Quality of life during 5 years after stereotactic radiotherapy in stage I non-small cell lung cancer

Rutger Ubels, Sahar Mokhles, Elrozy Andrinopoulou, C (Cora) Braat, Noelle Voort van Zyp, Shafak Aluwini, Joachim Aerts, J.J.M.E. Nuyttens

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Abstract

Purpose: To determine the long-term impact of stereotactic radiotherapy (SRT) on the quality of life (QoL) of inoperable patients with early-stage non-small cell lung cancer (NSCLC). Methods and materials: From January 2006 to February 2008, 39 patients with pathologically confirmed T1-2N0M0 NSCLC were treated with SRT. QoL, overall survival and local tumor control were assessed. The European Organization for Research and Treatment of Cancer Quality of Life Questionnaire (EORTC QLQ)-C30 and the lung cancer-specific questionnaire QLQ-LC13 were used to investigate changes in QoL. Assessments were done before treatment, at 3 weeks, every 2-3 months during the first two years, and then every 6 months until 5 years after the treatment or death or progressive disease. The median follow up was 38 months. Results: During the 5 years after treatment with SRT for stage I NSCLC, the level of QoL was maintained: There was a slow decline (slope: -0.015) of the global health status over the 5 years (p < 0.0001). The physical functioning and the role functioning improved slowly (slope: 0.006 and 0.004, resp.) over the years and this was also significant (p < 0.0001). The emotional functioning (EF) improved significantly at 1 year compared to the baseline. Two years after the treatment dyspnea slowly increased (slope: 0.005, p = 0.006). The actuarial overall survival was 62% at 2 years and 31% at 5-years. Conclusion: QoL was maintained 5 years after SRT for stage I NSCLC and EF improved significantly. Dyspnea slowly increased 2 years after the treatment.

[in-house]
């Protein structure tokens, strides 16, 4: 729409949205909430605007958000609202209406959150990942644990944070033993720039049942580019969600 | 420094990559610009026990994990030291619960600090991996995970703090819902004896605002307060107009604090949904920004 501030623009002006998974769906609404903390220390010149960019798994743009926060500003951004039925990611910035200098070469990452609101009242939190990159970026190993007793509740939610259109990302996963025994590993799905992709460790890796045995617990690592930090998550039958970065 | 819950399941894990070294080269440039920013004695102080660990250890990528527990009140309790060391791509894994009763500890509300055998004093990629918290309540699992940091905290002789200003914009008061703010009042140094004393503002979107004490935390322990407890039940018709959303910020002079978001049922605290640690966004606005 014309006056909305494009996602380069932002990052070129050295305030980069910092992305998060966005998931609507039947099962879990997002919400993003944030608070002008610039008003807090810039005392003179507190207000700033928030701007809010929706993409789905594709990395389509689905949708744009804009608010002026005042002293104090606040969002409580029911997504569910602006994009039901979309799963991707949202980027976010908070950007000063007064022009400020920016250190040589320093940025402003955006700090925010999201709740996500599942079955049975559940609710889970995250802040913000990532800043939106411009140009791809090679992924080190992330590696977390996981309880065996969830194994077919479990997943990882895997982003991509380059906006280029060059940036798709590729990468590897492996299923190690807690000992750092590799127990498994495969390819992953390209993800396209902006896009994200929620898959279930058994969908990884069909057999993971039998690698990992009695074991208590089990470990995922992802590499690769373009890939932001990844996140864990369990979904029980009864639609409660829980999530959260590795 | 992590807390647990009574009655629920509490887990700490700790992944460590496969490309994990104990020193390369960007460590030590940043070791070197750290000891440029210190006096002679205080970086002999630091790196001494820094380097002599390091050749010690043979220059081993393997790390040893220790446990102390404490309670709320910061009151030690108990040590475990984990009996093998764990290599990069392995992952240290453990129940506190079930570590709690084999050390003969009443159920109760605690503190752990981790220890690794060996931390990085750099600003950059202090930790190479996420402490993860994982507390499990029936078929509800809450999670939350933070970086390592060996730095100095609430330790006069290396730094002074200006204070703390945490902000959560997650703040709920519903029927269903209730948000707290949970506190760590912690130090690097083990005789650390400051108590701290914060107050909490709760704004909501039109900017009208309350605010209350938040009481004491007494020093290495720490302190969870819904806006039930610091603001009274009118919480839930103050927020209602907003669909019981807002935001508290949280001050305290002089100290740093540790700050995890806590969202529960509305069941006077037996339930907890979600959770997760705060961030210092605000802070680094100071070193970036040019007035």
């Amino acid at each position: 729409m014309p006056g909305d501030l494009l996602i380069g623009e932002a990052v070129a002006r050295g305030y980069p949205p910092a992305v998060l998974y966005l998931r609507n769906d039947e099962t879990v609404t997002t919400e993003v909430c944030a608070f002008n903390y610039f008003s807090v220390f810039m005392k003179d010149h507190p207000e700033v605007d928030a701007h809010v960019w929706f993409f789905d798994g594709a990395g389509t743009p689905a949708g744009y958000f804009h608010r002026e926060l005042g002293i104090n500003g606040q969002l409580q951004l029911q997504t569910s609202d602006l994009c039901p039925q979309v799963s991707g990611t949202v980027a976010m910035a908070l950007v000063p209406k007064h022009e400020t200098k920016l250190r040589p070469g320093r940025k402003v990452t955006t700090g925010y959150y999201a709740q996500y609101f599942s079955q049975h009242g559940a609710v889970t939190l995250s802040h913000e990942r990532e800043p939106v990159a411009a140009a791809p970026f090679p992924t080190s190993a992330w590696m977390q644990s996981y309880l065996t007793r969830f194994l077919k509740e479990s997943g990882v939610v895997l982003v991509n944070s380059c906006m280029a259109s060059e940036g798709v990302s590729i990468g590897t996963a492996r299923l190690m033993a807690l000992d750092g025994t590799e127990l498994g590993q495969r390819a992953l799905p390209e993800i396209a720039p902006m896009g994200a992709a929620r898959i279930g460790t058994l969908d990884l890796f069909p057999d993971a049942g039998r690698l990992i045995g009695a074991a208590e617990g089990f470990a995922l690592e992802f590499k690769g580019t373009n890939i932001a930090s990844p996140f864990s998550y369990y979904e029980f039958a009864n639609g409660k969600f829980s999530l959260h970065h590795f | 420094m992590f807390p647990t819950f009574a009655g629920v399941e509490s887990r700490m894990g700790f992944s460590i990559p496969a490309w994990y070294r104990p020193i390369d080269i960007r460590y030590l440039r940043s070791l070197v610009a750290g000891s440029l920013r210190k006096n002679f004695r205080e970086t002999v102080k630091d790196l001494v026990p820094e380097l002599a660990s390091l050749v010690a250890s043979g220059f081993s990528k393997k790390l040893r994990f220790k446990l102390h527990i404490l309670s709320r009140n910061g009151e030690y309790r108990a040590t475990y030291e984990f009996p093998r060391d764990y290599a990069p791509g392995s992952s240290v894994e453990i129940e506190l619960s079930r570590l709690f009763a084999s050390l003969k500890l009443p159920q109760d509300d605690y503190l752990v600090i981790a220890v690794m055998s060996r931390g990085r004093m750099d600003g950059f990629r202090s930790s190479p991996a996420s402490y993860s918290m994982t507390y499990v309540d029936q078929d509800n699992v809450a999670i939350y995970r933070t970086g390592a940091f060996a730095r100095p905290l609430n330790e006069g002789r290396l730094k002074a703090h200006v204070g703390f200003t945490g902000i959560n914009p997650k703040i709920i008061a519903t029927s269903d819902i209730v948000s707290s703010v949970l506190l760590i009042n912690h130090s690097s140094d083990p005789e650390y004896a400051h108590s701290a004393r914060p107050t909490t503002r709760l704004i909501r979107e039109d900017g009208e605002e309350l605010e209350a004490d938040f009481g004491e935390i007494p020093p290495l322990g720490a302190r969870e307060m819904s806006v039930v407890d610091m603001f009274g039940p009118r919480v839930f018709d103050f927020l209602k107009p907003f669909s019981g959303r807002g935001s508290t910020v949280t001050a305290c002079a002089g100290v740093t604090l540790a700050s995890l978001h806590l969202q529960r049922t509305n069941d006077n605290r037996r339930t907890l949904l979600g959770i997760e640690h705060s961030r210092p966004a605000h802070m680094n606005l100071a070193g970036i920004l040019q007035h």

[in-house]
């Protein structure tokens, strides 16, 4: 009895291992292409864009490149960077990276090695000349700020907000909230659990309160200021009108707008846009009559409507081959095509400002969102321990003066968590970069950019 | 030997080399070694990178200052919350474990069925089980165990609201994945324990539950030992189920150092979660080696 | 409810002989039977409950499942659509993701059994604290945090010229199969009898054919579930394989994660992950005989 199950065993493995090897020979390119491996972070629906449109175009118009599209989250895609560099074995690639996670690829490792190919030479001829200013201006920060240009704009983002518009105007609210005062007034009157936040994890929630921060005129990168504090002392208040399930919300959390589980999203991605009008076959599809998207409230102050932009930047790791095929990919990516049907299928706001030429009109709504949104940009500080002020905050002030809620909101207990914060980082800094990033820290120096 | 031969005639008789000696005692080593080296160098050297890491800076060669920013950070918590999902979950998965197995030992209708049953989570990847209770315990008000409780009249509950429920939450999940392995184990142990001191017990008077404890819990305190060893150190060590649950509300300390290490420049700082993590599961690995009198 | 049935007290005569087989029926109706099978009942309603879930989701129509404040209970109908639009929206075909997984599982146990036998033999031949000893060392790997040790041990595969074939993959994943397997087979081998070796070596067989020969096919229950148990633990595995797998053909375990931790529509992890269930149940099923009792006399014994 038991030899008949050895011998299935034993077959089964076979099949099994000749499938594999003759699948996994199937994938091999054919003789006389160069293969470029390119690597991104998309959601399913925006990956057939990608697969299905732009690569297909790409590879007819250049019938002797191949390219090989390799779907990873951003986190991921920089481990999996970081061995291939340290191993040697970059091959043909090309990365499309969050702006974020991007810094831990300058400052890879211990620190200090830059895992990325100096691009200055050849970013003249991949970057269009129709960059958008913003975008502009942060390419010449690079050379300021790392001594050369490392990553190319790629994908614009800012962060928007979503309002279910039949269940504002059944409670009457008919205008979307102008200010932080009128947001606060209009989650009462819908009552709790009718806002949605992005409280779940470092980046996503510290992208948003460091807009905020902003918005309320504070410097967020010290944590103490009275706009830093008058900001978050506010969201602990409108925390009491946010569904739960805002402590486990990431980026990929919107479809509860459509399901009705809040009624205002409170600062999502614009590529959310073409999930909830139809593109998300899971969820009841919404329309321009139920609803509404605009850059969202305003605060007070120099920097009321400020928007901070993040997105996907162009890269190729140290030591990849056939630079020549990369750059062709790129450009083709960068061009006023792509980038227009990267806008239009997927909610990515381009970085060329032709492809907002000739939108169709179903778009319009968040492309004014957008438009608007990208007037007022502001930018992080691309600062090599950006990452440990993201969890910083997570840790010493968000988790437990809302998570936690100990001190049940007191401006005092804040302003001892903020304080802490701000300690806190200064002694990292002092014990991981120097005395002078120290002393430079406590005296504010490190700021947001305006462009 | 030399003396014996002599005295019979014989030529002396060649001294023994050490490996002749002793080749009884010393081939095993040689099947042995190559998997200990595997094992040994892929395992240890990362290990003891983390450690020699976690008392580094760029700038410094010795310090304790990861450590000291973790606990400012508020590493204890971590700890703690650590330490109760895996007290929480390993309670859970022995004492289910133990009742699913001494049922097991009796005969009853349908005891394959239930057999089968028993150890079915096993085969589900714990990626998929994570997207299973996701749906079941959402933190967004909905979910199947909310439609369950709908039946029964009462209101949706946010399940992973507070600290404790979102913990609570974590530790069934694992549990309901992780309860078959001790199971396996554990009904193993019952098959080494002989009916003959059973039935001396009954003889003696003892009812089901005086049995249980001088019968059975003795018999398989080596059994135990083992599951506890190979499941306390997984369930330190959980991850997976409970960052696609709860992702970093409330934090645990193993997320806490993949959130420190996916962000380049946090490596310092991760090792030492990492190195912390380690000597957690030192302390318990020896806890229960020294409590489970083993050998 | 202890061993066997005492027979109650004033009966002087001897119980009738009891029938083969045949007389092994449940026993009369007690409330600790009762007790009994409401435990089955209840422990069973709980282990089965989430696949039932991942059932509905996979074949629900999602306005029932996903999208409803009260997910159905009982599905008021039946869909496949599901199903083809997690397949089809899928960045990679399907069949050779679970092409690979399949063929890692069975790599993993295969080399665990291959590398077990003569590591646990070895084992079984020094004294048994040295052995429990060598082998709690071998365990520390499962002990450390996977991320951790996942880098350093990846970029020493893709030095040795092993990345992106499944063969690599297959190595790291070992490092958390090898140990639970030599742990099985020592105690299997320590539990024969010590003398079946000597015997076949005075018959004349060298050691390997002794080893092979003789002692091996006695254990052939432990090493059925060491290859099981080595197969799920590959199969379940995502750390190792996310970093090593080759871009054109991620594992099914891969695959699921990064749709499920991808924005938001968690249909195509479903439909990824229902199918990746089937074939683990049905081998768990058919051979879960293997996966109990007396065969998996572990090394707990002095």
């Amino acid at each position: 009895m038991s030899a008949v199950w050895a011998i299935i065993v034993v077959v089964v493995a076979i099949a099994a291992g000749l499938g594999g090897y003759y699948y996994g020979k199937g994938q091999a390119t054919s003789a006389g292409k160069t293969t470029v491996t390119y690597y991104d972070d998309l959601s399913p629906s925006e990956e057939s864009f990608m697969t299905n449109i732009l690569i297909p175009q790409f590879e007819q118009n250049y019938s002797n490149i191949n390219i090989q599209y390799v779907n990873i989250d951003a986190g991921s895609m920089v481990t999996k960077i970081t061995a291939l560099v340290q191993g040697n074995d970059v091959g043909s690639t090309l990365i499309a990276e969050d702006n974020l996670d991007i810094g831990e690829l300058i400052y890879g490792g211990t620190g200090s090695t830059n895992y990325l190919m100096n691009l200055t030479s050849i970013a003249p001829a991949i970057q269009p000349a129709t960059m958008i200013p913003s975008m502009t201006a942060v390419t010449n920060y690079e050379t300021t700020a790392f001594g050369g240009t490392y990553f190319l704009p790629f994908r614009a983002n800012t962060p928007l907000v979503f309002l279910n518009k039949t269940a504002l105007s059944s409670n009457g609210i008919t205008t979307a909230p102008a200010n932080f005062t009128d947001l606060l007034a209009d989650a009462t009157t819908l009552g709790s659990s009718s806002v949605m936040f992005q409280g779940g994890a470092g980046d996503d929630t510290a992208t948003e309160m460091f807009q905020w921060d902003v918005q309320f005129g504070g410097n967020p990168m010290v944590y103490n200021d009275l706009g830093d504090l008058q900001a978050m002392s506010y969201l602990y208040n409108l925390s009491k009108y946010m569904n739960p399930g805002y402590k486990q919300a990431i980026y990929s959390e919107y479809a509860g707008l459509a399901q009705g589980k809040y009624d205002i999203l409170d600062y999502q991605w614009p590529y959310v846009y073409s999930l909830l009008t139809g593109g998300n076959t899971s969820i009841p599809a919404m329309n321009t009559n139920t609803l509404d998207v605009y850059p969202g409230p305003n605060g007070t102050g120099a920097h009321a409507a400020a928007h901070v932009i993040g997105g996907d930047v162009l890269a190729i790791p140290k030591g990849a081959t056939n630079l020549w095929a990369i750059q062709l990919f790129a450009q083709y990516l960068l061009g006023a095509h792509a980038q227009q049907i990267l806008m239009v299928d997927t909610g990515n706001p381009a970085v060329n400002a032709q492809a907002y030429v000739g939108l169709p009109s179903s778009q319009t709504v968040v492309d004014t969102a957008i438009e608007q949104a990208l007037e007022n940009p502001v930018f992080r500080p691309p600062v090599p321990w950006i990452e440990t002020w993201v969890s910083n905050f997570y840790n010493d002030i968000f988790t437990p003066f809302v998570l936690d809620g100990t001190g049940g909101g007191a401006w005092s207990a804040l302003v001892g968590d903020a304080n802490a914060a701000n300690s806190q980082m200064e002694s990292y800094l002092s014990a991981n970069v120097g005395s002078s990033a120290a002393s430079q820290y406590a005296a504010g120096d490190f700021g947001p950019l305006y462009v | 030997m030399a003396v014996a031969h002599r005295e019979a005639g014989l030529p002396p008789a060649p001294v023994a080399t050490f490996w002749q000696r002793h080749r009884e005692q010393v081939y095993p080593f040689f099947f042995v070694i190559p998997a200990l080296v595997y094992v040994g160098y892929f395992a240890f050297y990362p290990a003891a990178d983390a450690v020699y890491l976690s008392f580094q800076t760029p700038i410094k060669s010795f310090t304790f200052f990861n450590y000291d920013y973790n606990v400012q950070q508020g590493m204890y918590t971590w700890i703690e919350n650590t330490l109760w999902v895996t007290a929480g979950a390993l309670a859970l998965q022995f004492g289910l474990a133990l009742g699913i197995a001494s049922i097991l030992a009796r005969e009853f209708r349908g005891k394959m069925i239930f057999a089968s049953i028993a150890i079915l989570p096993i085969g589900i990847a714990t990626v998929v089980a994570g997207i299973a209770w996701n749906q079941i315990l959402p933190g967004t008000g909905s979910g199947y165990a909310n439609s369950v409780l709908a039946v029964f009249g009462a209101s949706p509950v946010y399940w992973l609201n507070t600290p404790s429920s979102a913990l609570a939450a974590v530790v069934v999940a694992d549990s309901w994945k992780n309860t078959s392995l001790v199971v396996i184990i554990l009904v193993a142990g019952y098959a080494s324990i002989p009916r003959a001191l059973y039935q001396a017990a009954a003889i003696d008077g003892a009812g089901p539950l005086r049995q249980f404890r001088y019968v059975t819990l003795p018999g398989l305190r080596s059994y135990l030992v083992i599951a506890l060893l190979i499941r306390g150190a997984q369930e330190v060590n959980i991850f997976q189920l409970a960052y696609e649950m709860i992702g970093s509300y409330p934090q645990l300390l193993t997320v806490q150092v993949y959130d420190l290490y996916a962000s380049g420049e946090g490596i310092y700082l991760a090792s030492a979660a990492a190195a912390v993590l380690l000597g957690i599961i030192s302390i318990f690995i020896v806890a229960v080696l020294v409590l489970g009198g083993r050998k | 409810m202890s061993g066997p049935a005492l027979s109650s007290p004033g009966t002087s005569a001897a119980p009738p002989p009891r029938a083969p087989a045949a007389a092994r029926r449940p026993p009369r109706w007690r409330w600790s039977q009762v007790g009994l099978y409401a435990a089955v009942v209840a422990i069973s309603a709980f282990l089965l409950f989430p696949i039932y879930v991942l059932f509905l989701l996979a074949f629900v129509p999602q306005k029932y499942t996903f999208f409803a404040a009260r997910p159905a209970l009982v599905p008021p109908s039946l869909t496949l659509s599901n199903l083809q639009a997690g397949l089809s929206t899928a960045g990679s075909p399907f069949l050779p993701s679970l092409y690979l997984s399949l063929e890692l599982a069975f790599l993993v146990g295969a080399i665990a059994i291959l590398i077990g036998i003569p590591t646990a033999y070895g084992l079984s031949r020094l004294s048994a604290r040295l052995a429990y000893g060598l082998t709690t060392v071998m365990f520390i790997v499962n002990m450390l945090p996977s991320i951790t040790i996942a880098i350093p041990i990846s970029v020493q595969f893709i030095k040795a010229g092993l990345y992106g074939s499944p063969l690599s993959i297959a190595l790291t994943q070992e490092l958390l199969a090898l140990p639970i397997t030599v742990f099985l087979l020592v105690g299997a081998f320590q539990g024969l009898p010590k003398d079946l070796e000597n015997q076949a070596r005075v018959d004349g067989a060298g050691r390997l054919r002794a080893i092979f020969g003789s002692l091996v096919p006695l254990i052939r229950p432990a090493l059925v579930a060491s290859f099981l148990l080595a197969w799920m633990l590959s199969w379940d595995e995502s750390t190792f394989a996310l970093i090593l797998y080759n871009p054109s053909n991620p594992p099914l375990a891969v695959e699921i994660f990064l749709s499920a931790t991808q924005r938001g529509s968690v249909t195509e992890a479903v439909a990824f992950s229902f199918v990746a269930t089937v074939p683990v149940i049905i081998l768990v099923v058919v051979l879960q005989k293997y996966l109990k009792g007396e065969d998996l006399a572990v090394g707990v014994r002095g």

Original languageUndefined/Unknown
JournalRadiation Oncology
Volume10
DOIs
Publication statusPublished - 2015

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